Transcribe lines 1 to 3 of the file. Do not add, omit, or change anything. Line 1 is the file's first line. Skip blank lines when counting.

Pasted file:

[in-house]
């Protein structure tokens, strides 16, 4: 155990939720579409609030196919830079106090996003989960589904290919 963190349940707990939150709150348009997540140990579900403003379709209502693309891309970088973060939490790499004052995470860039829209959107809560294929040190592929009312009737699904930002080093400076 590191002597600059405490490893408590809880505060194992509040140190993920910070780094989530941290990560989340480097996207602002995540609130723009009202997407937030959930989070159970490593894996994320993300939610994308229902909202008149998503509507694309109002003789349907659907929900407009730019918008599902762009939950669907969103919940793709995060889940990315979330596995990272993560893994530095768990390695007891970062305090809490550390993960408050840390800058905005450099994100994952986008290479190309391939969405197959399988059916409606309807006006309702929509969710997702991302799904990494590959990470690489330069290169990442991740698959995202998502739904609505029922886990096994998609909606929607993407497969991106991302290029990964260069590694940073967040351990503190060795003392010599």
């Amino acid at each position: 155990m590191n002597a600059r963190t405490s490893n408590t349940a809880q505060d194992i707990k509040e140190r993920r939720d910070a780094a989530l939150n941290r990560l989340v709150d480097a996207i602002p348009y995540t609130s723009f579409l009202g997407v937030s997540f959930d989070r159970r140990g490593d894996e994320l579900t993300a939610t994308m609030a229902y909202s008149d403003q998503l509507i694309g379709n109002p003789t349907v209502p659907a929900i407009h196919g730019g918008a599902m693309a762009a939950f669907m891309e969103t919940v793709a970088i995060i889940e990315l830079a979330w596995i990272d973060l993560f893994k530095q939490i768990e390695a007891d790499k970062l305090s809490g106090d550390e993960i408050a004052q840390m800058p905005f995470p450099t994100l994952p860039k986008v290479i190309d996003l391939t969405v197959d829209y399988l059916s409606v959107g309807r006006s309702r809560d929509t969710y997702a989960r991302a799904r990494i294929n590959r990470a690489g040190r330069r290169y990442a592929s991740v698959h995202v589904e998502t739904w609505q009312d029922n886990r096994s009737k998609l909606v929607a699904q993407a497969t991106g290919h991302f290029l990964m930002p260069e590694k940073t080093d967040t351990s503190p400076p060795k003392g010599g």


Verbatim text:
[in-house]
């Protein structure tokens, strides 16, 4: 155990939720579409609030196919830079106090996003989960589904290919 963190349940707990939150709150348009997540140990579900403003379709209502693309891309970088973060939490790499004052995470860039829209959107809560294929040190592929009312009737699904930002080093400076 590191002597600059405490490893408590809880505060194992509040140190993920910070780094989530941290990560989340480097996207602002995540609130723009009202997407937030959930989070159970490593894996994320993300939610994308229902909202008149998503509507694309109002003789349907659907929900407009730019918008599902762009939950669907969103919940793709995060889940990315979330596995990272993560893994530095768990390695007891970062305090809490550390993960408050840390800058905005450099994100994952986008290479190309391939969405197959399988059916409606309807006006309702929509969710997702991302799904990494590959990470690489330069290169990442991740698959995202998502739904609505029922886990096994998609909606929607993407497969991106991302290029990964260069590694940073967040351990503190060795003392010599």
């Amino acid at each position: 155990m590191n002597a600059r963190t405490s490893n408590t349940a809880q505060d194992i707990k509040e140190r993920r939720d910070a780094a989530l939150n941290r990560l989340v709150d480097a996207i602002p348009y995540t609130s723009f579409l009202g997407v937030s997540f959930d989070r159970r140990g490593d894996e994320l579900t993300a939610t994308m609030a229902y909202s008149d403003q998503l509507i694309g379709n109002p003789t349907v209502p659907a929900i407009h196919g730019g918008a599902m693309a762009a939950f669907m891309e969103t919940v793709a970088i995060i889940e990315l830079a979330w596995i990272d973060l993560f893994k530095q939490i768990e390695a007891d790499k970062l305090s809490g106090d550390e993960i408050a004052q840390m800058p905005f995470p450099t994100l994952p860039k986008v290479i190309d996003l391939t969405v197959d829209y399988l059916s409606v959107g309807r006006s309702r809560d929509t969710y997702a989960r991302a799904r990494i294929n590959r990470a690489g040190r330069r290169y990442a592929s991740v698959h995202v589904e998502t739904w609505q009312d029922n886990r096994s009737k998609l909606v929607a699904q993407a497969t991106g290919h991302f290029l990964m930002p260069e590694k940073t080093d967040t351990s503190p400076p060795k003392g010599g």